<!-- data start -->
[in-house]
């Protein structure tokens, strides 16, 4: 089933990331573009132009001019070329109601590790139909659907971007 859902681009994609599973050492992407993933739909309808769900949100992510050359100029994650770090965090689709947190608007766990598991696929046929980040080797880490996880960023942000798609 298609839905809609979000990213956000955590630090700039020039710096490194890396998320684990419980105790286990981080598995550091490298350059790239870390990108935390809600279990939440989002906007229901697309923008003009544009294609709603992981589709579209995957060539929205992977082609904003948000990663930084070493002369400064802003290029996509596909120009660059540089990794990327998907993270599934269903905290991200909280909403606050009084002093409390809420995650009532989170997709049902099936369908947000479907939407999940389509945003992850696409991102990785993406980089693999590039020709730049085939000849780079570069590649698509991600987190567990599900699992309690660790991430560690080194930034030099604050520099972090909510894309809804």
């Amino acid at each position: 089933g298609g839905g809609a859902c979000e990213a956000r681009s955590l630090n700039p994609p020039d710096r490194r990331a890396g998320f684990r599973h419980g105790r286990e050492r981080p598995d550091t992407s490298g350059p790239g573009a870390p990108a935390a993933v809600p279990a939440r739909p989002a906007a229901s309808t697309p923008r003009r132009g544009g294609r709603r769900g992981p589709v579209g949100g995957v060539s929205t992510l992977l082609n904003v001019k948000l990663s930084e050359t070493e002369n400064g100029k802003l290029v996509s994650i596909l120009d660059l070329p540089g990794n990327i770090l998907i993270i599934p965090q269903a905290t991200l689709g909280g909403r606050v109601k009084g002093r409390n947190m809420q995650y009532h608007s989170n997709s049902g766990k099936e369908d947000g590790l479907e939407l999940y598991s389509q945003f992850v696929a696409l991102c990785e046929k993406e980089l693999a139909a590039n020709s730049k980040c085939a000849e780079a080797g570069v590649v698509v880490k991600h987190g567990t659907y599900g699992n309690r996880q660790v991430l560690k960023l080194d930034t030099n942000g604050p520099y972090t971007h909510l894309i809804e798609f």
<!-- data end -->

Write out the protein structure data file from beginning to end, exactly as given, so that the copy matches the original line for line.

[in-house]
């Protein structure tokens, strides 16, 4: 089933990331573009132009001019070329109601590790139909659907971007 859902681009994609599973050492992407993933739909309808769900949100992510050359100029994650770090965090689709947190608007766990598991696929046929980040080797880490996880960023942000798609 298609839905809609979000990213956000955590630090700039020039710096490194890396998320684990419980105790286990981080598995550091490298350059790239870390990108935390809600279990939440989002906007229901697309923008003009544009294609709603992981589709579209995957060539929205992977082609904003948000990663930084070493002369400064802003290029996509596909120009660059540089990794990327998907993270599934269903905290991200909280909403606050009084002093409390809420995650009532989170997709049902099936369908947000479907939407999940389509945003992850696409991102990785993406980089693999590039020709730049085939000849780079570069590649698509991600987190567990599900699992309690660790991430560690080194930034030099604050520099972090909510894309809804």
């Amino acid at each position: 089933g298609g839905g809609a859902c979000e990213a956000r681009s955590l630090n700039p994609p020039d710096r490194r990331a890396g998320f684990r599973h419980g105790r286990e050492r981080p598995d550091t992407s490298g350059p790239g573009a870390p990108a935390a993933v809600p279990a939440r739909p989002a906007a229901s309808t697309p923008r003009r132009g544009g294609r709603r769900g992981p589709v579209g949100g995957v060539s929205t992510l992977l082609n904003v001019k948000l990663s930084e050359t070493e002369n400064g100029k802003l290029v996509s994650i596909l120009d660059l070329p540089g990794n990327i770090l998907i993270i599934p965090q269903a905290t991200l689709g909280g909403r606050v109601k009084g002093r409390n947190m809420q995650y009532h608007s989170n997709s049902g766990k099936e369908d947000g590790l479907e939407l999940y598991s389509q945003f992850v696929a696409l991102c990785e046929k993406e980089l693999a139909a590039n020709s730049k980040c085939a000849e780079a080797g570069v590649v698509v880490k991600h987190g567990t659907y599900g699992n309690r996880q660790v991430l560690k960023l080194d930034t030099n942000g604050p520099y972090t971007h909510l894309i809804e798609f």